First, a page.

AnyValue, Immutable protocols, deprecate ": class" protocol constraint

I’d like to propose introducing the AnyValue protocol as a counterpart to AnyObject. I.e., a protocol to which all value types including structs, enums, and primitives implicitly conform. I’d also like to propose deprecating the protocol Foo: class syntax for constraining protocols in favor of Foo: AnyObject or Foo: AnyValue. Foo: AnyObject would behave identically to Foo: class, while Foo: AnyValue wouldn’t change behavior, but it would prevent objects from implementing the protocol.

I’d also like to propose the addition of an Immutable protocol that would have no requirements, but would cause the compiler to enforce immutability. E.g. on a class or struct, all properties must be let, and a protocol constrained Foo: Immutable, { get set } properties and mutating functions would cause compiler errors.

What do you think?

For me, enforcing let properties doesn’t make much sense for structs:
If a struct shouldn’t be changed, just declare the instance with let.
Classes are different, though - I wonder if there have been thoughts to restrict the mutability of let class instances more when the concept of “mutable” for structs was added…

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I was pretty sure that has already been decided (I’m really sure it was discussed ;-).
There’s no real need to enforce that some protocol can only be implemented by structs, but imho it wouldn’t hurt either. I’m not such a big fan of the naming, though:
I’d name the restriction like the keyword uppercased (instead of class -> AnyObject, it would be class -> Class, struct -> Struct, enum -> Enum)

There actually might be a subtle difference between : class and : AnyObject as @codafi pointed out in this stackoverflow answer:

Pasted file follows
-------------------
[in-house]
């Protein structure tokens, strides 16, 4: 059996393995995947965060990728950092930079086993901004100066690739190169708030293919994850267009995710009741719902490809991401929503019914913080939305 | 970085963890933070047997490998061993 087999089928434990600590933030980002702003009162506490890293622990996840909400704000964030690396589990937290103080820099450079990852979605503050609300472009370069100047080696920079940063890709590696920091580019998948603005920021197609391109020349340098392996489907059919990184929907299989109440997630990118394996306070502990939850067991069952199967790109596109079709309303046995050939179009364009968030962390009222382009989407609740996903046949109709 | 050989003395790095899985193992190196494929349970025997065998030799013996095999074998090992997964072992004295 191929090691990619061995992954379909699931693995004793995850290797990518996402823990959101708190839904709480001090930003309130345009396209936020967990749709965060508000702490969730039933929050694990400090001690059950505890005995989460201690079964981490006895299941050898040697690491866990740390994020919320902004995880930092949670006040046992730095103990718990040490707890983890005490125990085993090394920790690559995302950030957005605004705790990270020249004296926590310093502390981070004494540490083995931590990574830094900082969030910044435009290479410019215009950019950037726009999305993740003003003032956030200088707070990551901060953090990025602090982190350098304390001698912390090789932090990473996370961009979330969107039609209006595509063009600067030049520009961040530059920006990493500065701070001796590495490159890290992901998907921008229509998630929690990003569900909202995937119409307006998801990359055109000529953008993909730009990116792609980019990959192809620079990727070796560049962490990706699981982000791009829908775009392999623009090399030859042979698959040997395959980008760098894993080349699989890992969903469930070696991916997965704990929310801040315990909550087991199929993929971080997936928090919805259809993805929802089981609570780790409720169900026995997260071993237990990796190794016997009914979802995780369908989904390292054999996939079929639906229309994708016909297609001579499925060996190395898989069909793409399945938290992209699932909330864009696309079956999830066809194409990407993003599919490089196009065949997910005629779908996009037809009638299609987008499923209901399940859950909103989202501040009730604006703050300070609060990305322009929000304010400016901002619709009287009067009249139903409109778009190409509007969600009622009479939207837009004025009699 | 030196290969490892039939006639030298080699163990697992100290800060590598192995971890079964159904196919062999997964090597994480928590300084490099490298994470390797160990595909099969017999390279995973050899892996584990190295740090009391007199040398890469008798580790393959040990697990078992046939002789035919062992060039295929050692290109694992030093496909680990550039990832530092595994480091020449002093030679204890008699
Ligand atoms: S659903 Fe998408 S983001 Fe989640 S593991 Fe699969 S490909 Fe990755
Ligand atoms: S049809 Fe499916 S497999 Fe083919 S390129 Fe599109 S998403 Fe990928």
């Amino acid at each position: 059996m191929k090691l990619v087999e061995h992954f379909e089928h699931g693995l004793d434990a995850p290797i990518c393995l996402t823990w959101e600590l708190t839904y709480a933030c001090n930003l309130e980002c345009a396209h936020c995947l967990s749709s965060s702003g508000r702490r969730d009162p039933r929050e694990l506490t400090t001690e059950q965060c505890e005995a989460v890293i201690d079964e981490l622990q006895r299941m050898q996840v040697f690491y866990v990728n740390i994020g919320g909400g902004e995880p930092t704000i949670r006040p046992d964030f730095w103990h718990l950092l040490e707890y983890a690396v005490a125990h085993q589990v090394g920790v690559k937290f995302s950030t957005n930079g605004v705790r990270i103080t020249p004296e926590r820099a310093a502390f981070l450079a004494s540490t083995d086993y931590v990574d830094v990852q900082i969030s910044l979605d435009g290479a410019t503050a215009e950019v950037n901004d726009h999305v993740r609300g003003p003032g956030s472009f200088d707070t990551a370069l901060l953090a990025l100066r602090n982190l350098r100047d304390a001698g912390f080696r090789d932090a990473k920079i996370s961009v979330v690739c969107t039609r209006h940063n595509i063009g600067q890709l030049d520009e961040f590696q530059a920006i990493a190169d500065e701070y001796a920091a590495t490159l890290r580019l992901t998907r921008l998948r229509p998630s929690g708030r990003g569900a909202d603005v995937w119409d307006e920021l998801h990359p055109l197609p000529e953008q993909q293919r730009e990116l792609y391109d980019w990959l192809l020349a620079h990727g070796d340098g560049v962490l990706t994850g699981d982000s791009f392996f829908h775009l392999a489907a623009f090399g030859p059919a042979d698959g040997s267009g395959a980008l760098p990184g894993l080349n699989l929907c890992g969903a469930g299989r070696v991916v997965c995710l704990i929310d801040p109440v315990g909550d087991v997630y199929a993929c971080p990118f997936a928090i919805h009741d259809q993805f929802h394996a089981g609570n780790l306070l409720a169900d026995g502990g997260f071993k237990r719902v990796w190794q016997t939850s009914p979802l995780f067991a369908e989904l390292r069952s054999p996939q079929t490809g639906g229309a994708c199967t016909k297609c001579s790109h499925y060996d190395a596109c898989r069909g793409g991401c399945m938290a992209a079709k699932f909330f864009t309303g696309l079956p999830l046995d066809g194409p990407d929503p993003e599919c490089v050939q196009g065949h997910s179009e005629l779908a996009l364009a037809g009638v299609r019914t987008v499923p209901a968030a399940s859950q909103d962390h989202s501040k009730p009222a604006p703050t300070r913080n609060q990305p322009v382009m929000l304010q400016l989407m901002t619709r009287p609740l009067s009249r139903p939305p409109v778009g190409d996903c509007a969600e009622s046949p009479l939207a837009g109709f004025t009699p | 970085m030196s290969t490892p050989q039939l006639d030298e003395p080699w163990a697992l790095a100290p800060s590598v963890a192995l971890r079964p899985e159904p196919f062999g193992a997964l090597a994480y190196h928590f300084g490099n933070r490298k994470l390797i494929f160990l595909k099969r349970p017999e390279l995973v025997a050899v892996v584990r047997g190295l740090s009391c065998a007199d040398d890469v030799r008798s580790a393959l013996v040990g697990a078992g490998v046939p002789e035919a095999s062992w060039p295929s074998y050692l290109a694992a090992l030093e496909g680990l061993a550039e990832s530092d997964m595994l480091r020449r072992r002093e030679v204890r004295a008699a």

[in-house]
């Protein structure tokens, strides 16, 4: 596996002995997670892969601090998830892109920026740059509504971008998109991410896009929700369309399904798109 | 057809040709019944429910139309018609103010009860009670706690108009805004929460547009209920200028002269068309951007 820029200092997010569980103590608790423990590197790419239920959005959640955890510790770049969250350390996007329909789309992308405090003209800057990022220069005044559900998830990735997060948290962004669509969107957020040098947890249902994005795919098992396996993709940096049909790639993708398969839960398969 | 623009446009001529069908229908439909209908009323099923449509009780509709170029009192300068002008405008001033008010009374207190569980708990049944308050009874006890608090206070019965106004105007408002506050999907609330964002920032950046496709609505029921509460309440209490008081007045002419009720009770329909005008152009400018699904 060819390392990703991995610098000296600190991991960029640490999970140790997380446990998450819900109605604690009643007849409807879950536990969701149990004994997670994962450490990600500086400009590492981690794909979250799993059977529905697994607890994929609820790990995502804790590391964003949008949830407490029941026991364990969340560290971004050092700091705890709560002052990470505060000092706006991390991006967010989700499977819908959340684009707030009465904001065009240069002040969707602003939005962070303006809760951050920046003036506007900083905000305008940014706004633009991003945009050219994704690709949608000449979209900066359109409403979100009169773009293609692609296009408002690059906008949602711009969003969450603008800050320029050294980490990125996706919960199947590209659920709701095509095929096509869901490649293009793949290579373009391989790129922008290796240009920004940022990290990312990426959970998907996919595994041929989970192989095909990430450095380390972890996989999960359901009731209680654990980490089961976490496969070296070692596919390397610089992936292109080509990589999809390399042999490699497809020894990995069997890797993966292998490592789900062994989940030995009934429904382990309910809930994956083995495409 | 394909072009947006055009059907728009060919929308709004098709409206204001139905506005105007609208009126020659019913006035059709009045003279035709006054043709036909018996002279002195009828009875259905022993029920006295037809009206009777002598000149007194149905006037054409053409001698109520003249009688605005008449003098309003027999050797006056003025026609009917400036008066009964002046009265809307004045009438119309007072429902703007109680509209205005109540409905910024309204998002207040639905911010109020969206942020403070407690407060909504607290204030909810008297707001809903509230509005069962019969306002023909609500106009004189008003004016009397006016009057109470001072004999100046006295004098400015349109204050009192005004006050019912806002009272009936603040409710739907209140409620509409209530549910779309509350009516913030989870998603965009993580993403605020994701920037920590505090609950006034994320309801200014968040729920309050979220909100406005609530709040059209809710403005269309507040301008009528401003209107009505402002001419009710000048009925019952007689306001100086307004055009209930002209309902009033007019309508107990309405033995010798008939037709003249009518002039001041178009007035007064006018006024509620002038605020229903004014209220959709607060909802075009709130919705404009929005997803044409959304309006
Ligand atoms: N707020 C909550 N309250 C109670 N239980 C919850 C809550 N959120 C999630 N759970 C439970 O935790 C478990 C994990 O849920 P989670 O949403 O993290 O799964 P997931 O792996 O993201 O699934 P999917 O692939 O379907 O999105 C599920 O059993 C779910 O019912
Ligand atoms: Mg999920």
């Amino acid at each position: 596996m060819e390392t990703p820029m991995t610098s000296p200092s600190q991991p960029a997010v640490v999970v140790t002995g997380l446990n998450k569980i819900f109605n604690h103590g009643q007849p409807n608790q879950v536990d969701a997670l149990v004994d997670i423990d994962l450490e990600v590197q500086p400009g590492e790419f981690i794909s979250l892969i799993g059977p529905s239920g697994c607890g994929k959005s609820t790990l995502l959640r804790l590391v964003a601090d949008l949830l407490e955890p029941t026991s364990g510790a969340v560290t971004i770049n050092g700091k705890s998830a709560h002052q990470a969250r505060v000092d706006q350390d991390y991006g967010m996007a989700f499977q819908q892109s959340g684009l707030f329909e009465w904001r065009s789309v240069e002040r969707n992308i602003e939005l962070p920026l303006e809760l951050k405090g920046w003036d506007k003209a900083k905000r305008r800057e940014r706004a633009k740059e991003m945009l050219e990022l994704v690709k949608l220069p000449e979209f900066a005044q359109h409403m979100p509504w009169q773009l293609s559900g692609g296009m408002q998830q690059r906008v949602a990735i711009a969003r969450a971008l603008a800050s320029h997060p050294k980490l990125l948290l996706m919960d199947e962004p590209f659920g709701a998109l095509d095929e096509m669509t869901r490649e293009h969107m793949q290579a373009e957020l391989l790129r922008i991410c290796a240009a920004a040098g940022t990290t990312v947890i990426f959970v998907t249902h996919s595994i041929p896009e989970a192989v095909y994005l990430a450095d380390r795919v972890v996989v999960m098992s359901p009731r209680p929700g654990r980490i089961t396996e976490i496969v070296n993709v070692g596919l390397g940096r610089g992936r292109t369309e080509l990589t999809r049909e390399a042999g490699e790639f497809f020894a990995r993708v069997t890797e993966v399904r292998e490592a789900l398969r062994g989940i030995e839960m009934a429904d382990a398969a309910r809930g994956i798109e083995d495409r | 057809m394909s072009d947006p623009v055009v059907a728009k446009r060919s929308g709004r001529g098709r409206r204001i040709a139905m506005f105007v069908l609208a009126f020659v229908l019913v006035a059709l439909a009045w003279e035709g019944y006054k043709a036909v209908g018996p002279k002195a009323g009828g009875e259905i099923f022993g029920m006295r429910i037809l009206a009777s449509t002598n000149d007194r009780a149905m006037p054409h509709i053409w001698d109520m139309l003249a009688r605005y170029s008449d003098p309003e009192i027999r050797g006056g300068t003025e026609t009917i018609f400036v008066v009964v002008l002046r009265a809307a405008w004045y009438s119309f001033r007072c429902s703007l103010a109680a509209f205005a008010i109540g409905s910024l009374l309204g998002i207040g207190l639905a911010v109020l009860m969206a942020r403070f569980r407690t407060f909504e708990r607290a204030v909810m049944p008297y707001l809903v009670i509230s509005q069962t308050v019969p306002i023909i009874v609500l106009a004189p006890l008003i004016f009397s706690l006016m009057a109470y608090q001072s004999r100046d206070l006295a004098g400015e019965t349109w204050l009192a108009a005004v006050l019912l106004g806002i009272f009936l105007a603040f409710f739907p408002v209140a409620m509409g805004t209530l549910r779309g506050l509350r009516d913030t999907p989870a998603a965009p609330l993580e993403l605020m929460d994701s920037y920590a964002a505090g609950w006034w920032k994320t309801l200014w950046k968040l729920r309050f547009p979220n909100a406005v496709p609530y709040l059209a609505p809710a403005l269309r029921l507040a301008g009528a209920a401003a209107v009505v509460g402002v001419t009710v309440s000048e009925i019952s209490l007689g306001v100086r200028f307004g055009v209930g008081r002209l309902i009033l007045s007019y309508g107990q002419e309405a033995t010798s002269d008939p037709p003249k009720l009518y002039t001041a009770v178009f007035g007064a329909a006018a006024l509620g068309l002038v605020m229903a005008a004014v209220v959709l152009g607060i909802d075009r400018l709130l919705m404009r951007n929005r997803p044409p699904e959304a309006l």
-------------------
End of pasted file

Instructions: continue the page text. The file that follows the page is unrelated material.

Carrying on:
Not sure if this is still valid or if this has changed in the meantime.

Other than that, should a protocol really dictate the semantics of a type that implements it?

To me it seems at the moment that limiting an implementation to be a class is a workaround for an ownership problem. Other than having to store a reference to an implementing type without taking a strong reference of it (weak) I wouldn’t know when I ever want to restrict a protocol to be class-only.

For what purpose would you need : AnyValue?

: class is already deprecated as per SE-0156 but @Slava_Pestov couldn’t implement it in time or something like this.

There is no real benefit form : Struct or : Enum constraints. The naming behind : AnyObject also implies that in the future there might be more reference types which can conform to protocols and not just the class as we know it.

I raised my hand for the : AnyValue constraint before. Please everyone who’s going to jump into this discussion don’t mess it up and make another huge thread about value semantics because the AnyValue has nothing to do with value semantics as it’s a totally different problem to this constraint.

I’ll hold off on the comments about value semantics for now. Can you remind us what use cases you know of for this constraint that do not implicitly imply value semantics? I don’t recall anyone ever producing a compelling answer to that question.

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I don’t think there’s a real use case… but if there was a way to enforce “structness” ;-), some useful things might be possible:
Value types which are guaranteed not to contain any class properties would not only be “truly” immutable, but could also be serialized and restored without detailed knowledge about the internal structure.

I see the subtype relationship a little different:

  • SomeClass : (May or may not conform to ValueSemantical) : AnyObject : Any
  • SomeValue : (May or may not conform to ValueSemantical) : AnyValue : Any

Classes can have value semantics as well and if possible I’d have an explicit constraint for that too so that we can guarantee it. Swift’s value types are designed around value semantics but there is no guarantee that they always behave that way, at least no explicit one. You may not always want your structs to have value semantics, but that depends on what you’re designing.

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This doesn’t even begin to answer the question of how you think AnyValue would be used. What use cases are there? What generic code could be written with it that cannot be written today?